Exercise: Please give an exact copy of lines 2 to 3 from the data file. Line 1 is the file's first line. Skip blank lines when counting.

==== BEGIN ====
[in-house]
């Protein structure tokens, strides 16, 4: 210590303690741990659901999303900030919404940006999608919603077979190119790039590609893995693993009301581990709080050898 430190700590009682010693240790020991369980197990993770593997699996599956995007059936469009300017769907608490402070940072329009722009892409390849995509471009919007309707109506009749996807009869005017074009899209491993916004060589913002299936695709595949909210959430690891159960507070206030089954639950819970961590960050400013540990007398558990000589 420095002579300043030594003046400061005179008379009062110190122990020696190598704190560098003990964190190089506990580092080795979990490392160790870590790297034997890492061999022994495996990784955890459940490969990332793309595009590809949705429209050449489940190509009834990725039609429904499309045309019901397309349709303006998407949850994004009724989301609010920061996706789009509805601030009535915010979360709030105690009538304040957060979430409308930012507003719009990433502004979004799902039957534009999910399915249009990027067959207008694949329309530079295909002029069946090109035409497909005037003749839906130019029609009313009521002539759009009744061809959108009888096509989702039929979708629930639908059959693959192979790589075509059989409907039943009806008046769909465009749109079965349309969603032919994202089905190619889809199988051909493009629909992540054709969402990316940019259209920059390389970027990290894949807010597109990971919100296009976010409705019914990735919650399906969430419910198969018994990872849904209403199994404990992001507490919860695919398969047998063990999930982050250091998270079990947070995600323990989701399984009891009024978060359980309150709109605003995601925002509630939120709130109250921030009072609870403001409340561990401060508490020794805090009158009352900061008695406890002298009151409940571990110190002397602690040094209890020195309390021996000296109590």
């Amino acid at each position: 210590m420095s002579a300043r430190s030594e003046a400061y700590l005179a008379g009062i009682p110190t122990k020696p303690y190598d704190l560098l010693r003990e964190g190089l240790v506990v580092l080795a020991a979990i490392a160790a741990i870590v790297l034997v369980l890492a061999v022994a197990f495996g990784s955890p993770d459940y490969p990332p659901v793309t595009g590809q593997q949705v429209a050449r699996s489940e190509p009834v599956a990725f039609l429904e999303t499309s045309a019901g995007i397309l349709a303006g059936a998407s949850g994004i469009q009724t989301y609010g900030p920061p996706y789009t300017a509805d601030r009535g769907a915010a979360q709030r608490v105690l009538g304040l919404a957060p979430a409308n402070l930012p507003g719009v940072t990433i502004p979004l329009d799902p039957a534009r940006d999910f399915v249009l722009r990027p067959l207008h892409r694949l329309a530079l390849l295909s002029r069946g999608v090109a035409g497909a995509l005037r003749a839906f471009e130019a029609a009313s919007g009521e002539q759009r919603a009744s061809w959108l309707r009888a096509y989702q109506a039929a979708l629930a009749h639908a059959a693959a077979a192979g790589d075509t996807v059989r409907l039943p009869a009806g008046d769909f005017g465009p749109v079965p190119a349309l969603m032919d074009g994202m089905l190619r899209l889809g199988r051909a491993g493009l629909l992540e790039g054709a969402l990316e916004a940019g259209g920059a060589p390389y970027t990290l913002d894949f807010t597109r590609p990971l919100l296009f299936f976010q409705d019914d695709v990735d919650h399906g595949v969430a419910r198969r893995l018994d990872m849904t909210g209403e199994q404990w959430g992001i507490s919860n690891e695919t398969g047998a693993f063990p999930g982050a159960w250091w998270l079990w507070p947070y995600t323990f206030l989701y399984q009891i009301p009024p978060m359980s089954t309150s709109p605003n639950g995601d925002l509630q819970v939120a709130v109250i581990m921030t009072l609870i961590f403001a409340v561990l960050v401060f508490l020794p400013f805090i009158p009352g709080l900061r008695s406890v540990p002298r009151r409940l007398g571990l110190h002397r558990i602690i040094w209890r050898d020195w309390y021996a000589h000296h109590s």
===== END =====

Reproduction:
């Protein structure tokens, strides 16, 4: 210590303690741990659901999303900030919404940006999608919603077979190119790039590609893995693993009301581990709080050898 430190700590009682010693240790020991369980197990993770593997699996599956995007059936469009300017769907608490402070940072329009722009892409390849995509471009919007309707109506009749996807009869005017074009899209491993916004060589913002299936695709595949909210959430690891159960507070206030089954639950819970961590960050400013540990007398558990000589 420095002579300043030594003046400061005179008379009062110190122990020696190598704190560098003990964190190089506990580092080795979990490392160790870590790297034997890492061999022994495996990784955890459940490969990332793309595009590809949705429209050449489940190509009834990725039609429904499309045309019901397309349709303006998407949850994004009724989301609010920061996706789009509805601030009535915010979360709030105690009538304040957060979430409308930012507003719009990433502004979004799902039957534009999910399915249009990027067959207008694949329309530079295909002029069946090109035409497909005037003749839906130019029609009313009521002539759009009744061809959108009888096509989702039929979708629930639908059959693959192979790589075509059989409907039943009806008046769909465009749109079965349309969603032919994202089905190619889809199988051909493009629909992540054709969402990316940019259209920059390389970027990290894949807010597109990971919100296009976010409705019914990735919650399906969430419910198969018994990872849904209403199994404990992001507490919860695919398969047998063990999930982050250091998270079990947070995600323990989701399984009891009024978060359980309150709109605003995601925002509630939120709130109250921030009072609870403001409340561990401060508490020794805090009158009352900061008695406890002298009151409940571990110190002397602690040094209890020195309390021996000296109590």
């Amino acid at each position: 210590m420095s002579a300043r430190s030594e003046a400061y700590l005179a008379g009062i009682p110190t122990k020696p303690y190598d704190l560098l010693r003990e964190g190089l240790v506990v580092l080795a020991a979990i490392a160790a741990i870590v790297l034997v369980l890492a061999v022994a197990f495996g990784s955890p993770d459940y490969p990332p659901v793309t595009g590809q593997q949705v429209a050449r699996s489940e190509p009834v599956a990725f039609l429904e999303t499309s045309a019901g995007i397309l349709a303006g059936a998407s949850g994004i469009q009724t989301y609010g900030p920061p996706y789009t300017a509805d601030r009535g769907a915010a979360q709030r608490v105690l009538g304040l919404a957060p979430a409308n402070l930012p507003g719009v940072t990433i502004p979004l329009d799902p039957a534009r940006d999910f399915v249009l722009r990027p067959l207008h892409r694949l329309a530079l390849l295909s002029r069946g999608v090109a035409g497909a995509l005037r003749a839906f471009e130019a029609a009313s919007g009521e002539q759009r919603a009744s061809w959108l309707r009888a096509y989702q109506a039929a979708l629930a009749h639908a059959a693959a077979a192979g790589d075509t996807v059989r409907l039943p009869a009806g008046d769909f005017g465009p749109v079965p190119a349309l969603m032919d074009g994202m089905l190619r899209l889809g199988r051909a491993g493009l629909l992540e790039g054709a969402l990316e916004a940019g259209g920059a060589p390389y970027t990290l913002d894949f807010t597109r590609p990971l919100l296009f299936f976010q409705d019914d695709v990735d919650h399906g595949v969430a419910r198969r893995l018994d990872m849904t909210g209403e199994q404990w959430g992001i507490s919860n690891e695919t398969g047998a693993f063990p999930g982050a159960w250091w998270l079990w507070p947070y995600t323990f206030l989701y399984q009891i009301p009024p978060m359980s089954t309150s709109p605003n639950g995601d925002l509630q819970v939120a709130v109250i581990m921030t009072l609870i961590f403001a409340v561990l960050v401060f508490l020794p400013f805090i009158p009352g709080l900061r008695s406890v540990p002298r009151r409940l007398g571990l110190h002397r558990i602690i040094w209890r050898d020195w309390y021996a000589h000296h109590s």